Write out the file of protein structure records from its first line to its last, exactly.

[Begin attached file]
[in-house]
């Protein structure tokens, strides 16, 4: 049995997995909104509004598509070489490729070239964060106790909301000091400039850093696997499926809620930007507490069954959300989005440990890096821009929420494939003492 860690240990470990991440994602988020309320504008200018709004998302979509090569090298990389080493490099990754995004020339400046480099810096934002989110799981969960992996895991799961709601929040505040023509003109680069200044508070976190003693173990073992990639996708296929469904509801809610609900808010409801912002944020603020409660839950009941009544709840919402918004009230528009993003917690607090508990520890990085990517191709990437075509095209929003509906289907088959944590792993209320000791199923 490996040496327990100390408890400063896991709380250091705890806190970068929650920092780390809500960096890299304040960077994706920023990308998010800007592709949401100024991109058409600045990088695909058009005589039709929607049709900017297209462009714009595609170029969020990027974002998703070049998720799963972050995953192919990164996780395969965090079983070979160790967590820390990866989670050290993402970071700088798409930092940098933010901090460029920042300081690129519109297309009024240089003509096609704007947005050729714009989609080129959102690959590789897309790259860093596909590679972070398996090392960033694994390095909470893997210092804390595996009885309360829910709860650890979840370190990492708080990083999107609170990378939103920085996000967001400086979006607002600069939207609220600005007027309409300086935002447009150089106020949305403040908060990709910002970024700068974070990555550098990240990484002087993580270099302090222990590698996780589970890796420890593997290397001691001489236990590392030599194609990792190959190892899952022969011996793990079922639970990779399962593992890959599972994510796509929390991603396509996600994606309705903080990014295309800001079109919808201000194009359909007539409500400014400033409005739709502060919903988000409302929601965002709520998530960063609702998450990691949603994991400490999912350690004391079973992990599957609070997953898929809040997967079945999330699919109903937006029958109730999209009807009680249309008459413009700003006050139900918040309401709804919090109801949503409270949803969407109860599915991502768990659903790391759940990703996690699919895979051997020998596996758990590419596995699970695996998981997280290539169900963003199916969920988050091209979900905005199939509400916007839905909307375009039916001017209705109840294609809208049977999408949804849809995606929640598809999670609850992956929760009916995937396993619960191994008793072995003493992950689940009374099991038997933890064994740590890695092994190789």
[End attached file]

[in-house]
């Protein structure tokens, strides 16, 4: 049995997995909104509004598509070489490729070239964060106790909301000091400039850093696997499926809620930007507490069954959300989005440990890096821009929420494939003492 860690240990470990991440994602988020309320504008200018709004998302979509090569090298990389080493490099990754995004020339400046480099810096934002989110799981969960992996895991799961709601929040505040023509003109680069200044508070976190003693173990073992990639996708296929469904509801809610609900808010409801912002944020603020409660839950009941009544709840919402918004009230528009993003917690607090508990520890990085990517191709990437075509095209929003509906289907088959944590792993209320000791199923 490996040496327990100390408890400063896991709380250091705890806190970068929650920092780390809500960096890299304040960077994706920023990308998010800007592709949401100024991109058409600045990088695909058009005589039709929607049709900017297209462009714009595609170029969020990027974002998703070049998720799963972050995953192919990164996780395969965090079983070979160790967590820390990866989670050290993402970071700088798409930092940098933010901090460029920042300081690129519109297309009024240089003509096609704007947005050729714009989609080129959102690959590789897309790259860093596909590679972070398996090392960033694994390095909470893997210092804390595996009885309360829910709860650890979840370190990492708080990083999107609170990378939103920085996000967001400086979006607002600069939207609220600005007027309409300086935002447009150089106020949305403040908060990709910002970024700068974070990555550098990240990484002087993580270099302090222990590698996780589970890796420890593997290397001691001489236990590392030599194609990792190959190892899952022969011996793990079922639970990779399962593992890959599972994510796509929390991603396509996600994606309705903080990014295309800001079109919808201000194009359909007539409500400014400033409005739709502060919903988000409302929601965002709520998530960063609702998450990691949603994991400490999912350690004391079973992990599957609070997953898929809040997967079945999330699919109903937006029958109730999209009807009680249309008459413009700003006050139900918040309401709804919090109801949503409270949803969407109860599915991502768990659903790391759940990703996690699919895979051997020998596996758990590419596995699970695996998981997280290539169900963003199916969920988050091209979900905005199939509400916007839905909307375009039916001017209705109840294609809208049977999408949804849809995606929640598809999670609850992956929760009916995937396993619960191994008793072995003493992950689940009374099991038997933890064994740590890695092994190789």